What is Orchiectomy?
Orchiectomy is the removal of the testicles as a treatment of testicular cancer. It may also be performed to treat other conditions such as Prostate Cancer or in the event of severe trauma to one or both testes. The penis, the scrotum, and the pouch of skin that holds the testicles, are left intact.
An orchiectomy is performed as a treatment for:
- Testicular or Prostate Cancer
- Male Breast Cancer
- Cancer prevention in men with an undescended testicle after puberty
- Severe trauma or injury to the testicle
- Male-to-female gender reassignment surgery
How is Orchiectomy performed?
One or both testicles is removed through a small cut in the scrotum. This may be performed to treat male Breast Cancer or Prostate Cancer when your doctor wants to limit the amount of testosterone produced by your body.
Radical inguinal orchiectomy
One or both testicles are removed through a small cut in the lower abdominal area, instead of the scrotum. This may be performed if you have found a lump in your testicle and your doctor wants to test your testicular tissue for cancer.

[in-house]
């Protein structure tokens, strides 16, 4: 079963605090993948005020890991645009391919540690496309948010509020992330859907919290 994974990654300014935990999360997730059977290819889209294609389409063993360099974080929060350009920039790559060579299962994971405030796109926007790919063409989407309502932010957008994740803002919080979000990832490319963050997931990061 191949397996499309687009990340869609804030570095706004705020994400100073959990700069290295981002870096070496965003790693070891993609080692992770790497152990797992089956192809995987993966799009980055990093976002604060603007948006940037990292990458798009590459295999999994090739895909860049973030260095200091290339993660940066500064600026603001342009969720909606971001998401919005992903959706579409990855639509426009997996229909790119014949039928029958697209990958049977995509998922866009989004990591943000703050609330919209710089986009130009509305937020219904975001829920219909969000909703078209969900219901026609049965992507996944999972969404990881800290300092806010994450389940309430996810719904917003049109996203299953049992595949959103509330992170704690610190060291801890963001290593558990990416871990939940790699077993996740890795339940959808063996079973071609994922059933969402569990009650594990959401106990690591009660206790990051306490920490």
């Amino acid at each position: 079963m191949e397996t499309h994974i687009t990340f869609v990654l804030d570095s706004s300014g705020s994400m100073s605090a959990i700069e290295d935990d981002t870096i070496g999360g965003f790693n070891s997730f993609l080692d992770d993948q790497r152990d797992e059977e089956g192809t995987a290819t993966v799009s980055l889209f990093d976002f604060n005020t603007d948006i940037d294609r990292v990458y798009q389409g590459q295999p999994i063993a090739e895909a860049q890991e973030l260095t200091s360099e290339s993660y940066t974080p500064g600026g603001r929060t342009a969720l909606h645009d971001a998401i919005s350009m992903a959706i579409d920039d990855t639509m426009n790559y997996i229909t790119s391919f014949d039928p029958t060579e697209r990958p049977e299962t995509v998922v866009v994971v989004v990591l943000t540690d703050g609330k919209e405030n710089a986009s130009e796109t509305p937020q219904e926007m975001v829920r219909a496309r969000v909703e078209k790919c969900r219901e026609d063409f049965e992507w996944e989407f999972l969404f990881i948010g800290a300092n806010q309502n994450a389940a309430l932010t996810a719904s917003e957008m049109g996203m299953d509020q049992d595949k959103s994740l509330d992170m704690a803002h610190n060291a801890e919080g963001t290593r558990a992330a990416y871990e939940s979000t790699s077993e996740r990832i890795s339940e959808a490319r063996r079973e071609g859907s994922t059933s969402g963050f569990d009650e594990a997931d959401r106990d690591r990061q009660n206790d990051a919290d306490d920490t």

In this procedure, the tissues around the testicles are removed from the scrotum. This allows to keep the scrotum intact so that it looks like nothing has been removed.
Both the testicles are removed in this procedure. This may be performed if you have Prostate Cancer or male Breast Cancer.
What are the side effects of orchiectomy?
Orchiectomy may cause sudden hormone changes in the body. Side effects from hormone changes may include:
- Loss of sexual interest.
- Erection problems.
- Hot flashes.
- Larger breasts
- Weight gain.
- Loss of muscle mass.
- Thin or brittle bones.